Robozone logo

The year is 2067 and the Earth is in a real mess. Literally. Presumably the Blue Peter-watching generation of 1991 never paid attention to the more sobre environment features that were in-between the cookery slots and gardening corner. Or perhaps the world's housewives/husbands fell for the cynical TV advertising that fooled the public into thinking that as long as you use less powder and drive on unleaded petrol you were sufficiently 'doing your bit' and everything would be all right.

Either way, an uninhabitable, polluted world has been left under the charge of robot 'Wolverines'. Meanwhile the elite of the world's population safely float Noah-style across the oceans on giant City Ships.

So here we have a dedicated exploration shoot-em-up in an environmentally-friendly clothing. You play the part of the last Wolverine, alone in a polluted world. Your enemies consist of disaffected humans and, more scarily, hybrid mutants known only as the Scavengers. Shoot anything that moves, explore the three levels, oh - and do not drop any litter, OK?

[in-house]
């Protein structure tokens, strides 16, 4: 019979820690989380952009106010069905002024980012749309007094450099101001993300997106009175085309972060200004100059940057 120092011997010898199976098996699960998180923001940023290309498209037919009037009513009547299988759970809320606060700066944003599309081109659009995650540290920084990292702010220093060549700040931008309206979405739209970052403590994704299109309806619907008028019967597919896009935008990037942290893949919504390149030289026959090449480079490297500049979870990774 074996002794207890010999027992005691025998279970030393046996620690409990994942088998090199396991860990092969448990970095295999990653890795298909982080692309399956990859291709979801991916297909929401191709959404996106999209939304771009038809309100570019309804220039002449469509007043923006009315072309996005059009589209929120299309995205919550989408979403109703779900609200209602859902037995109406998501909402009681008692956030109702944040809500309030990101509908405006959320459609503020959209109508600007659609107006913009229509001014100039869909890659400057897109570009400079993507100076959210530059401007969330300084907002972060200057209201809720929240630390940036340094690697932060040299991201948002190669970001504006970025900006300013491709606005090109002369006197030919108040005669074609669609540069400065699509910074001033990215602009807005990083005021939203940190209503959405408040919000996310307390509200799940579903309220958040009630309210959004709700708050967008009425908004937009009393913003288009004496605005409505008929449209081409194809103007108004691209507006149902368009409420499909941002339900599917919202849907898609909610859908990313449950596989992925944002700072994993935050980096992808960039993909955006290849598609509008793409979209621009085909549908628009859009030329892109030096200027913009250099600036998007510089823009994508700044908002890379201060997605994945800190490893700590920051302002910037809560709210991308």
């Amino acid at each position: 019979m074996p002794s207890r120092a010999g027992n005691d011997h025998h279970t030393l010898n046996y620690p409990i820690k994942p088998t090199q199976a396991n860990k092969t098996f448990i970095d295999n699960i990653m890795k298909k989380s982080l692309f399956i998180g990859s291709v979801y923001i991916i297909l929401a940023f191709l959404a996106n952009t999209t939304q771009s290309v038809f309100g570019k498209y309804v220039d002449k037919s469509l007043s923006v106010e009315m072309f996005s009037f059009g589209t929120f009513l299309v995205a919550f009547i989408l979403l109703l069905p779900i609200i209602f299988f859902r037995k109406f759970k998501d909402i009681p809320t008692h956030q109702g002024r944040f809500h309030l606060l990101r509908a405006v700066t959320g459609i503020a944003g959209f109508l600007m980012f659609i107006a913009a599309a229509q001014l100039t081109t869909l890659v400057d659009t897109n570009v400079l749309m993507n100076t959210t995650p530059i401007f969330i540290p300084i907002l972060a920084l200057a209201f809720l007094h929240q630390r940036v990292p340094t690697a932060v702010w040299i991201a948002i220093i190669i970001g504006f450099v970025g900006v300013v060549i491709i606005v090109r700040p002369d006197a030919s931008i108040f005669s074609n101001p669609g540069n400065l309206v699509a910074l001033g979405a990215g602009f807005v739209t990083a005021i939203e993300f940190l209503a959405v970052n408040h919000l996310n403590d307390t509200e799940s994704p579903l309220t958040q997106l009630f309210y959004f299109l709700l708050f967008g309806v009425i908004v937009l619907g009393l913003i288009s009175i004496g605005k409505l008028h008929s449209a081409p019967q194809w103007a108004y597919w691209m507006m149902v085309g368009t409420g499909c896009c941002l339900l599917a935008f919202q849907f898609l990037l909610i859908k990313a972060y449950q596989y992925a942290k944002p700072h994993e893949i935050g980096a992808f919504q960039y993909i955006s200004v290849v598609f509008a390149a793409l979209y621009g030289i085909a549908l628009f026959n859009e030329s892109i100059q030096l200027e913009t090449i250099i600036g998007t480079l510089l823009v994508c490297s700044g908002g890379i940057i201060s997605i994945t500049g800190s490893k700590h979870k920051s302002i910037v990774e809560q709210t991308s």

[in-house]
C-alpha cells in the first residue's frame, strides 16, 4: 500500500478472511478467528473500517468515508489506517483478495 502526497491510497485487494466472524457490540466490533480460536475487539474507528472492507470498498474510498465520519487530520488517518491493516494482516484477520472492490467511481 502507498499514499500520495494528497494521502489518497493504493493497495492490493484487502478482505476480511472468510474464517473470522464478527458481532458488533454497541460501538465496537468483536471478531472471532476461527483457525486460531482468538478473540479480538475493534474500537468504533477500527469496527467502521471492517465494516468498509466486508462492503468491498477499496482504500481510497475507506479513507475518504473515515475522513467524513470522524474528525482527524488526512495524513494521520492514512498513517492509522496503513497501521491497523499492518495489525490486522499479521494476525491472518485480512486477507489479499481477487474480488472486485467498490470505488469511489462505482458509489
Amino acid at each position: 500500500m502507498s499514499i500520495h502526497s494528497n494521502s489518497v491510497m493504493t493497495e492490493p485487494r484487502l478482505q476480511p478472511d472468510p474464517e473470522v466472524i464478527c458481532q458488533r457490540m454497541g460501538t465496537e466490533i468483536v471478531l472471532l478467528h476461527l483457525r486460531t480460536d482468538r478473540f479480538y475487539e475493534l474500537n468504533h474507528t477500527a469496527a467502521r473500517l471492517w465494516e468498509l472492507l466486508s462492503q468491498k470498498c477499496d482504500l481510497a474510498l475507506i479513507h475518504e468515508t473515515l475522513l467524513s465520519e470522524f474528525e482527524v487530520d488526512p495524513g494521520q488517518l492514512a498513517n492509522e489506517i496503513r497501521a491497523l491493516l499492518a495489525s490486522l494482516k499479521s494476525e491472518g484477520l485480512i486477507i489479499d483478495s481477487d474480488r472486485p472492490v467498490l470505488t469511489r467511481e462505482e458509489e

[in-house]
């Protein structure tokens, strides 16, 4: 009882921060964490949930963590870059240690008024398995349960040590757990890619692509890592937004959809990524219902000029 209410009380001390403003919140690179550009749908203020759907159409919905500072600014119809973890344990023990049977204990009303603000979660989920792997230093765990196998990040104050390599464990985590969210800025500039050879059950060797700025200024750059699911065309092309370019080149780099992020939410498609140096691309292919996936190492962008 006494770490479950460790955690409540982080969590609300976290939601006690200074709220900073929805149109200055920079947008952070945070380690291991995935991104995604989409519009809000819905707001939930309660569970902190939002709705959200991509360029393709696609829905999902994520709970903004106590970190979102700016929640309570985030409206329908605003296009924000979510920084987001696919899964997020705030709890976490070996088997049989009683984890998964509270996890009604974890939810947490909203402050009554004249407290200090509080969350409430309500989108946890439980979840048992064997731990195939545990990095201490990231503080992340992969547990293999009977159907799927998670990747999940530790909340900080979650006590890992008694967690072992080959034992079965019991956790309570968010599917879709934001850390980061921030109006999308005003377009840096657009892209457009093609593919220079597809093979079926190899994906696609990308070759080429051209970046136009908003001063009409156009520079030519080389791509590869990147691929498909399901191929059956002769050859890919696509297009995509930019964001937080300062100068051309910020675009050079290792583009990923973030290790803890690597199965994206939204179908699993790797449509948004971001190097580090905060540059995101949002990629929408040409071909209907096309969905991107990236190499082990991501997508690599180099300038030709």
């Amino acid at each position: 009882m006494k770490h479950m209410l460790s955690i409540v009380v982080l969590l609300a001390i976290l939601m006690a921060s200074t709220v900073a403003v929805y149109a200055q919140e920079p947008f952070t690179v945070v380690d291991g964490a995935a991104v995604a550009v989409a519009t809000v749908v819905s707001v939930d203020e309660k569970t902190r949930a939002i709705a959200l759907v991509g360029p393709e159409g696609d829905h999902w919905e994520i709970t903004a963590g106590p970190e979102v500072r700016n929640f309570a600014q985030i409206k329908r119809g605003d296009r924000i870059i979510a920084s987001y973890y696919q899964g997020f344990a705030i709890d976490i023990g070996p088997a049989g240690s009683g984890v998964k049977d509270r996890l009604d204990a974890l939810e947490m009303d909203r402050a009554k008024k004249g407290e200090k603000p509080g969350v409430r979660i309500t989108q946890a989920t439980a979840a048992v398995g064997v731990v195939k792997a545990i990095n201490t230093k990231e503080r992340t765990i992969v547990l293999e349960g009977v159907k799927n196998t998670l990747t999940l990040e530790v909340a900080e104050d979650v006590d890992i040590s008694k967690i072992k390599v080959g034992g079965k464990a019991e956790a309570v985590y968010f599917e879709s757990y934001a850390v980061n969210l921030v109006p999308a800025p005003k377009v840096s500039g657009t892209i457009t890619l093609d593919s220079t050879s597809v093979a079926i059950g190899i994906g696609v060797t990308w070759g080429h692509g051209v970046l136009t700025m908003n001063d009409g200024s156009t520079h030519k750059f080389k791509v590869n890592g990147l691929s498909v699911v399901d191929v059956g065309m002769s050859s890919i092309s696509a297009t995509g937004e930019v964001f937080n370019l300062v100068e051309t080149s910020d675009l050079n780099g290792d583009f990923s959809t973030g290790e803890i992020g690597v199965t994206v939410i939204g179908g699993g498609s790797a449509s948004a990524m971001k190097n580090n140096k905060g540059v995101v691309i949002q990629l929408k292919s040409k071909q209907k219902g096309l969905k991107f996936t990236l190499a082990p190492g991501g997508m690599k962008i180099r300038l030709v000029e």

And it is kind to the environment too
Level-one, this a stereotypical walking-jumping-crouching-shooting platform stage if ever there was one. Wolverine must explore his way through underground New York to the exit leading to level two. Pick up different weapons and extra energy at the same time as blasting seven shades of CFCs out of any living thing on your path.

Level two, the perspective has been changed to spice-up the action, but the game remains the same: if it moves, shoot it. A 3D Scavenger-infested labyrinth faces our Wolverine, as the action slows down still further as speed is sacrificed for the use of big sprites. As Scavengers scurry through degrees of perspective, Wolverine must dodge left and right - like a driving game except in slow motion. Locate a human scientist named Tank, and it is on to...

Level three, this is the final challenge. Wolverine has just about managed to cobble together a jet-pack providing us with an entertaining horizontally-scrolling shoot-em-up sub-game. You must complete this, and the Scavengers will be destroyed, the Earth can then begin to recover from the pollution, and you have saved the world. Just like that.